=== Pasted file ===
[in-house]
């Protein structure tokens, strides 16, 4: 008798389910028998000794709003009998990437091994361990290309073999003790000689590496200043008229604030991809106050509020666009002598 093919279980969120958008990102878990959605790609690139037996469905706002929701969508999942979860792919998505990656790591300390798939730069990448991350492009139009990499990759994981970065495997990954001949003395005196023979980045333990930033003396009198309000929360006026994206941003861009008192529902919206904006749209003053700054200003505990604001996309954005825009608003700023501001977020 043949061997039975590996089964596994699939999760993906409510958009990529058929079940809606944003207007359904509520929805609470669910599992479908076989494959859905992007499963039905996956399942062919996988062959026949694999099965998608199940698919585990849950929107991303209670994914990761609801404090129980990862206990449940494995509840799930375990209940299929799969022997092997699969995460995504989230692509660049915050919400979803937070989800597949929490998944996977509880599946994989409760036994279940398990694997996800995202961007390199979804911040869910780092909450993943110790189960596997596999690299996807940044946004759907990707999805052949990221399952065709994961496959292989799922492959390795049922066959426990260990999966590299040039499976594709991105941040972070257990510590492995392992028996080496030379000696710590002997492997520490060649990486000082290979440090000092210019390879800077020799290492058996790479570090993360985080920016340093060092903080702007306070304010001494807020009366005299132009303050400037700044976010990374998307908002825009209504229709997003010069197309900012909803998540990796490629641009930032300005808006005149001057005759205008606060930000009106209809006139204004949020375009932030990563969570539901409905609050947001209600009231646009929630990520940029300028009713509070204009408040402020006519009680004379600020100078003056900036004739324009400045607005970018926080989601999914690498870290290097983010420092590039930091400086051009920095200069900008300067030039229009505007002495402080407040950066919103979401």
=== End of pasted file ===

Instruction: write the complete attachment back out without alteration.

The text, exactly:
[in-house]
């Protein structure tokens, strides 16, 4: 008798389910028998000794709003009998990437091994361990290309073999003790000689590496200043008229604030991809106050509020666009002598 093919279980969120958008990102878990959605790609690139037996469905706002929701969508999942979860792919998505990656790591300390798939730069990448991350492009139009990499990759994981970065495997990954001949003395005196023979980045333990930033003396009198309000929360006026994206941003861009008192529902919206904006749209003053700054200003505990604001996309954005825009608003700023501001977020 043949061997039975590996089964596994699939999760993906409510958009990529058929079940809606944003207007359904509520929805609470669910599992479908076989494959859905992007499963039905996956399942062919996988062959026949694999099965998608199940698919585990849950929107991303209670994914990761609801404090129980990862206990449940494995509840799930375990209940299929799969022997092997699969995460995504989230692509660049915050919400979803937070989800597949929490998944996977509880599946994989409760036994279940398990694997996800995202961007390199979804911040869910780092909450993943110790189960596997596999690299996807940044946004759907990707999805052949990221399952065709994961496959292989799922492959390795049922066959426990260990999966590299040039499976594709991105941040972070257990510590492995392992028996080496030379000696710590002997492997520490060649990486000082290979440090000092210019390879800077020799290492058996790479570090993360985080920016340093060092903080702007306070304010001494807020009366005299132009303050400037700044976010990374998307908002825009209504229709997003010069197309900012909803998540990796490629641009930032300005808006005149001057005759205008606060930000009106209809006139204004949020375009932030990563969570539901409905609050947001209600009231646009929630990520940029300028009713509070204009408040402020006519009680004379600020100078003056900036004739324009400045607005970018926080989601999914690498870290290097983010420092590039930091400086051009920095200069900008300067030039229009505007002495402080407040950066919103979401």